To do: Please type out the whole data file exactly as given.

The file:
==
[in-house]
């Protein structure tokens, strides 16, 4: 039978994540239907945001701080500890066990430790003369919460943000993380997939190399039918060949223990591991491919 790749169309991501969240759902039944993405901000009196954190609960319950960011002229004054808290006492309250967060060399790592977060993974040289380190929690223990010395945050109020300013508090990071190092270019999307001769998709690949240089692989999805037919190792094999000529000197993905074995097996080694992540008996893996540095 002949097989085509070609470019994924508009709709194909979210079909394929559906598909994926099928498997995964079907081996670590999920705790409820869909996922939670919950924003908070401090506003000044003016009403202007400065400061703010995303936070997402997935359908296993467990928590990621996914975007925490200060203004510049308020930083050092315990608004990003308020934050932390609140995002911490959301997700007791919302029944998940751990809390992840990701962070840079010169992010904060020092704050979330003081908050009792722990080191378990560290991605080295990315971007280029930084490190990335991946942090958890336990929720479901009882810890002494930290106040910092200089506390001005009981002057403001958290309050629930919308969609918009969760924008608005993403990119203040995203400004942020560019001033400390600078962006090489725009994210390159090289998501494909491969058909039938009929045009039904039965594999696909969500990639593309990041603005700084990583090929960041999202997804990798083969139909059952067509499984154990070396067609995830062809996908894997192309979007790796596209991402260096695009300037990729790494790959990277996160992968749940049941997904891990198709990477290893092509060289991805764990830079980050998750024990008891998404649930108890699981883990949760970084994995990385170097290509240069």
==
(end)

[in-house]
């Protein structure tokens, strides 16, 4: 039978994540239907945001701080500890066990430790003369919460943000993380997939190399039918060949223990591991491919 790749169309991501969240759902039944993405901000009196954190609960319950960011002229004054808290006492309250967060060399790592977060993974040289380190929690223990010395945050109020300013508090990071190092270019999307001769998709690949240089692989999805037919190792094999000529000197993905074995097996080694992540008996893996540095 002949097989085509070609470019994924508009709709194909979210079909394929559906598909994926099928498997995964079907081996670590999920705790409820869909996922939670919950924003908070401090506003000044003016009403202007400065400061703010995303936070997402997935359908296993467990928590990621996914975007925490200060203004510049308020930083050092315990608004990003308020934050932390609140995002911490959301997700007791919302029944998940751990809390992840990701962070840079010169992010904060020092704050979330003081908050009792722990080191378990560290991605080295990315971007280029930084490190990335991946942090958890336990929720479901009882810890002494930290106040910092200089506390001005009981002057403001958290309050629930919308969609918009969760924008608005993403990119203040995203400004942020560019001033400390600078962006090489725009994210390159090289998501494909491969058909039938009929045009039904039965594999696909969500990639593309990041603005700084990583090929960041999202997804990798083969139909059952067509499984154990070396067609995830062809996908894997192309979007790796596209991402260096695009300037990729790494790959990277996160992968749940049941997904891990198709990477290893092509060289991805764990830079980050998750024990008891998404649930108890699981883990949760970084994995990385170097290509240069």